Haddix and her husband, Doug, now live in Columbus, Ohio, and they are the parents of two college-aged kids.
After studying writing at Syracuse University where he was an All American football player, Tim was drafted in the first round of the NFL draft by the Atlanta Falcons where he was a top defensive player for eight years.
While Tim played in the NFL, he also studied law and began his writing career. By the time he retired from football in 1994, Tim had already published his first book and become a lawyer. In addition to those two jobs, he began working as a television broadcaster for FOX NFL Sunday and other shows, including Battlebots,Good Morning America, Court TV, A Current Affair, and most recently, Find My Family.
After writing more than a dozen books for adults, Tim began writing a series of novels for young readers set in a world of sports taken from his own experiences as an athlete and a coach. In the meantime, Tim has visited over 1000 schools and spoken to nearly a half million students across the United States about the importance of education and character, in addition to the joys and benefits of reading!
Tim serves on the board of the Golisano Children’s Hospital in Syracuse, NY, as well as the National Writing Project. He lives with his wife, Illyssa, their five kids, and two dogs in Upstate New York. When Tim isn’t writing, he enjoys boating, fishing, hunting, reading, and spending time with his family and friends.
The Model UN Club allows students to become more actively involved in government policies and mechanics. The MS/US Learning Commons houses a vast number and variety of reading materials to promote active participation and learning with regard to Model UN subject matter.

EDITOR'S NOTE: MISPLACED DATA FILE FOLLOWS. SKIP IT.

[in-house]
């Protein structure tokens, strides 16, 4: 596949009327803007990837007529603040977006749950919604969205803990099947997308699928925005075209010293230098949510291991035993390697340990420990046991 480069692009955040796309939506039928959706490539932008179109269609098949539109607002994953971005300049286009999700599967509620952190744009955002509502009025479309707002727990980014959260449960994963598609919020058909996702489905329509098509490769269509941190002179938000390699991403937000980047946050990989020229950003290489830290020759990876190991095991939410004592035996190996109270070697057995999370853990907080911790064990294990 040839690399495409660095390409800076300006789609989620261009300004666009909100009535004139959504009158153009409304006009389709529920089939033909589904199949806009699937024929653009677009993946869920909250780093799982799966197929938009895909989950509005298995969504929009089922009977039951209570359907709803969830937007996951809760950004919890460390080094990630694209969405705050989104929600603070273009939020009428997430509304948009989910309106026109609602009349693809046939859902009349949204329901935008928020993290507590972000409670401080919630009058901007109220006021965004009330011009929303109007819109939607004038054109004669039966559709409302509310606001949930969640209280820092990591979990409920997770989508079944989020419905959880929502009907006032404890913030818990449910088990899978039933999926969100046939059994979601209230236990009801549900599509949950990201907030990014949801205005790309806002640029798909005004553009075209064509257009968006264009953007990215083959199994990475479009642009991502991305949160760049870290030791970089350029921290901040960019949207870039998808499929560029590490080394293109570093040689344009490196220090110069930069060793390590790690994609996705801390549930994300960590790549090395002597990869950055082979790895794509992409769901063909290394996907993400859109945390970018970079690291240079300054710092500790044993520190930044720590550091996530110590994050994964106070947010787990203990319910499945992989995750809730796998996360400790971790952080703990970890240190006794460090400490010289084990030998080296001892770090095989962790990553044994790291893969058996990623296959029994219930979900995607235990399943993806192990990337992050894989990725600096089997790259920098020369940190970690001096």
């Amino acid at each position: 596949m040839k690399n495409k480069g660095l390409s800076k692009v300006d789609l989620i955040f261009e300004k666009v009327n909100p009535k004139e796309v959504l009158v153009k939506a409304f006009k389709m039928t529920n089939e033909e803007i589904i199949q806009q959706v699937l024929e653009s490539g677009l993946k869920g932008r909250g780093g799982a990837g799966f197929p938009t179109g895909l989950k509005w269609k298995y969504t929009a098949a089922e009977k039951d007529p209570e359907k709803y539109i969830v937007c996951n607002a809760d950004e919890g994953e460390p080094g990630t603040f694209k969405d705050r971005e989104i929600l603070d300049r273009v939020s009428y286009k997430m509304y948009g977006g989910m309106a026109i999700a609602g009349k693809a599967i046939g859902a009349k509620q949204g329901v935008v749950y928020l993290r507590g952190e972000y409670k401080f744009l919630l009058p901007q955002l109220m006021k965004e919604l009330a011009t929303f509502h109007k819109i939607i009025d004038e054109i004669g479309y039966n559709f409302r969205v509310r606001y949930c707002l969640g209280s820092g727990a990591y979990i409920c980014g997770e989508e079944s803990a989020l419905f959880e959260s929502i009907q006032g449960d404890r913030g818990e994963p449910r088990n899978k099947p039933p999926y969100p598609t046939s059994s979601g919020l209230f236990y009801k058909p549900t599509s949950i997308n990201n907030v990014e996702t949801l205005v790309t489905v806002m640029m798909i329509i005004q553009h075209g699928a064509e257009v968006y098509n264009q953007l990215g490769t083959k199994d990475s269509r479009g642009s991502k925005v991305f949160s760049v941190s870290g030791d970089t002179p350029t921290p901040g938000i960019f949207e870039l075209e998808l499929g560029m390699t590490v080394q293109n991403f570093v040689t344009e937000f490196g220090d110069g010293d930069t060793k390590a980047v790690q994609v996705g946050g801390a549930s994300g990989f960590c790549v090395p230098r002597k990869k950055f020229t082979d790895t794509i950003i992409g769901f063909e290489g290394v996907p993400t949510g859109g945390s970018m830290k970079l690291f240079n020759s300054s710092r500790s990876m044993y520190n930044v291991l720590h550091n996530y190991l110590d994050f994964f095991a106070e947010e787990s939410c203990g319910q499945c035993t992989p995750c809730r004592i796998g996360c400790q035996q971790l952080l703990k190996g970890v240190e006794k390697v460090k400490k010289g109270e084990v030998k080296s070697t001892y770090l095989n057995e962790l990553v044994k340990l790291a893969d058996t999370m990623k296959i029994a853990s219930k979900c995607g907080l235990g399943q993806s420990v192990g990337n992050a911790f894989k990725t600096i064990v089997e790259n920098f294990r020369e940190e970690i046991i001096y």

The MS/US Learning Commons provides support, computer equipment, and research materials to students taking part in various student publications. The Bruin Scribe is the Middle School literary magazine for artists, writers, and editors. MS students also capture memories and special events each year in the Middle School Memory Book. US students are responsible for creation and production of The Bruin, the official yearbook of Pulaski Academy. In addition, US students participate in the creation of Veritas, the Upper School art and literature publication
The Arkansas Diamond State Reading Book Award is an annual children's choice award for the state of Arkansas, specifically geared toward elementary students. Participating children have opportunity to vote for their favorite book from a list of titles each school year. Children must have read or heard of at least three books from the list in order to be eligible to vote.
This week-long celebration of the written word takes place each May. National Children's Book Week introduces young people to new authors and ideas in schools, libraries, homes, and bookstores. Through this event, the Children's Book Council encourages young people and their caregivers to explore books as a means of discovering the complexity of the world beyond their own experience.
One day each year, Early Childhood and Lower School students and teachers slip into their favorite PJs for a mid-winter, all-day reading extravaganza. Students bring their pillows, sleeping bags, favorite stuffed animals, and (most important of all!) books, for a day of reading for pleasure. Guest readers also visit the classrooms during the day.
Wonderful Wednesday s in the ECS/LS Library will take place each summer during the weeks of Summer at the Academy. Hours for Wonderful Wednesdays are 8:00 am until 4:00 pm. Students may check out book and participate in AR testing. Third grade students and above may come alone, but students in second grade or below must be accompanied by an adult.
List of 3 members.
Librarian/Director of Pulaski Academy Library System
UA Monticello - B.S.B.A. University of Tennessee - MLIS